How to Take Advantage of Your City's First-Time Buyer Program

Most recent college graduates don't even start thinking about buying their first home for about a decade after graduation. That's according to recent data from National Association of Realtors showing that the average age for first-time home buyers is 32.

And for the first year after she graduated, Ari Robbins was no exception. That is until she heard about Columbia, SC's City Lender Program, a low-interest, low-downpayment loan designed to make owning a home in the city more attainable for first-time home buyers. 

"My boss told me about the program during my annual review," Robbins said. "The program has an income cap, so he was encouraging me to look into it before my salary got high enough to disqualify me."

The first-time buyer program in Columbia is only available to residents in a certain income bracket. It's essentially a way to ensure that these are truly first-time buyers who would not otherwise be looking for a home as opposed to real estate investors. 

After her meeting, Robbins tentatively began the search by scouring Zillow and keeping a color-coded spreadsheet with anything that piqued her interest. Although she was hesitant at first, the more she thought about the program, the more she liked the idea. 

"My boss talked to me about retaining as much of my current savings as possible because that cushion is harder to build in the future," Robbins said. "So, the fact that I only had to put $2,000 down and didn't have to wipe out all my savings was very attractive to me."

In Robbins' case, the program offered a blended mortgage. The loan from the city covered 20 percent of her total cost and came in at a lower interest rate than market price, which would make her monthly mortgage payment smaller than if she used a purely commercial loan. 

In Columbia, a loan applicant works with both a loan officer from the city of Columbia who then matches you with a commercial lender who they have a partnership with. The city loan officer will forward all your important information on, so while you're essentially getting two loans, you're only going through one application process. 

Preparing for the first-time buyer program

Columbia, SC isn't the only city that has a first-time buyer program. In fact, you'll be able to find similar programs in cities and states across the country. Although each is unique, there are some things you should expect from each program.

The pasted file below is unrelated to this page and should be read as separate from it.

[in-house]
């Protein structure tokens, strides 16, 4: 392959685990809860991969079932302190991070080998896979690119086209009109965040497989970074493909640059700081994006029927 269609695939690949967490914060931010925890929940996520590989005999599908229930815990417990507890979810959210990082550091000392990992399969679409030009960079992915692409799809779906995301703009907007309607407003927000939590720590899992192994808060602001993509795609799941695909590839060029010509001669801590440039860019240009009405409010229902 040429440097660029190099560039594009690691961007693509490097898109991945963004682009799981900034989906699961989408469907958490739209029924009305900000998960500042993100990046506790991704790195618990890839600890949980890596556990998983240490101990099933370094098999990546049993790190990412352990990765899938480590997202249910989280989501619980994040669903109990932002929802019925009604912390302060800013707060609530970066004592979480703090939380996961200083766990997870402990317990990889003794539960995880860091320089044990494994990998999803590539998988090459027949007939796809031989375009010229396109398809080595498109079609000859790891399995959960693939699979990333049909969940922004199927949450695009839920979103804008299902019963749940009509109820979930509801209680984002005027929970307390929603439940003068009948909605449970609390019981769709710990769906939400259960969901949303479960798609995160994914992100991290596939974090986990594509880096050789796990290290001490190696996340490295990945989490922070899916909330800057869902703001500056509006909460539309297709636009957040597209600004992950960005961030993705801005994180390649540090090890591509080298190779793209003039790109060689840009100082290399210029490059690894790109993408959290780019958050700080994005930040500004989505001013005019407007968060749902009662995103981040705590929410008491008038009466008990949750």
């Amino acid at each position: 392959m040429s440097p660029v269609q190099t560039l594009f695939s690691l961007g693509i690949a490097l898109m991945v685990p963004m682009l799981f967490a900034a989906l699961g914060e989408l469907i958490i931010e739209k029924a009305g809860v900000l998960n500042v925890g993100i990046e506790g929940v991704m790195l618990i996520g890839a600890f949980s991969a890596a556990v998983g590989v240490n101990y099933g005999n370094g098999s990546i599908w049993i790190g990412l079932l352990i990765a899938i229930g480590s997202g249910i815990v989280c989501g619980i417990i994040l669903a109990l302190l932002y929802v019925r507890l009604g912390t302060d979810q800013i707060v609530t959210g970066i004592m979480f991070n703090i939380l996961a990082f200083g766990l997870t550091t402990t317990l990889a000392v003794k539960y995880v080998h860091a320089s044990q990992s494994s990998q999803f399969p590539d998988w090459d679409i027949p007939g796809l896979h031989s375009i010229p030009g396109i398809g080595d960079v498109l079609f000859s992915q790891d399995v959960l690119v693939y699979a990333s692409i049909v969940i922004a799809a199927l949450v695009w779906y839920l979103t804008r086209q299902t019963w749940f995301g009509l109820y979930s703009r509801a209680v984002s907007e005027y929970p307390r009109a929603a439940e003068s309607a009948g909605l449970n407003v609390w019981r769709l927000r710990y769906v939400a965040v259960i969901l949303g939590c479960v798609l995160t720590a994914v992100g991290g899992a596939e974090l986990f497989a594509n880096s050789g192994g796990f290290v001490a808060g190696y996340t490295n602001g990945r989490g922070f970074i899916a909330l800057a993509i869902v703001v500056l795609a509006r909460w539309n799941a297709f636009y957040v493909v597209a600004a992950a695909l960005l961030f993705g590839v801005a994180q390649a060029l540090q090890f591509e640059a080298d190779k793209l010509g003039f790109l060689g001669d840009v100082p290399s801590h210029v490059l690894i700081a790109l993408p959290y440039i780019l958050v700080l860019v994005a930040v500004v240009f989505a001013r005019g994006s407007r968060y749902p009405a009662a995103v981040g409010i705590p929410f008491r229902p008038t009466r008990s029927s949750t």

In order to participate in your city's first-time buyer program, you may have to take an online homeownership course to help you understand how to improve your credit, budget for your home, and successfully pay your mortgage each month. In most cases, the home will also need to be your primary residence until you pay off the first-time buyer loan.

Typically once that's done, you'll be free to use the property as a rental if you choose. Since you're not putting 20% down, you may have to pay private mortgage insurance as well.

Applying for any mortgage loan means a lot of paperwork. You can get a head start by gathering some of your financial documents before you meet with a loan officer. At a minimum, you'll need:

  • Current pay stubs
  • W2s
  • Bank statements
  • Asset statements
  • Credit report
  • Drivers license, passport, or another document to prove your identity  

Don't forget about closing costs

A city's first-time buyer program can be a great way to become a homeowner without breaking the bank. But don't forget that a downpayment isn't the only cost associated with buying a home. 

"No one told me about closing costs," Robbins said. "So, that was fun to find out about it. I was able to cover it with some of my savings, but it was hard to say goodbye to all that money."

Closing costs are usually between 2% and 5% of your home's total cost and cover things like your home's appraisal, your lender fees, and any legal fees associated with your sale. When you're buying a home, everything is negotiable and your realtor may be able to ask the seller to pay for these costs.

But if you're in a seller's market or if you're asking the seller to make a lot of other repairs, your seller might not be willing to cover those costs. 

Find a first-time buyer program 

Using a first-time buyer program can be a great way to buy your first home and begin building equity.

Start by searching on your city's website or by contacting a city representative to see what's available in your area. If that doesn't get you a response, you can contact a local real estate agency or mortgage lender. These types of organizations work with all sorts of buyers and loans and might even be able to tell you about other programs that will benefit you. 

You can also find federal programs as well as programs aimed at buyers with student loan debt

Taking out a mortgage can be scary for a lot of young people, but Robbins warns people her age not to be too wary of these types of programs. 

"It's also surprising what a great deal this is. I think a lot of people my age are skeptical of financial institutions so they don't want to take out a big loan," Robbins said. "But the fact that it's so good doesn't mean there's a catch, it's just the city investing in human capital."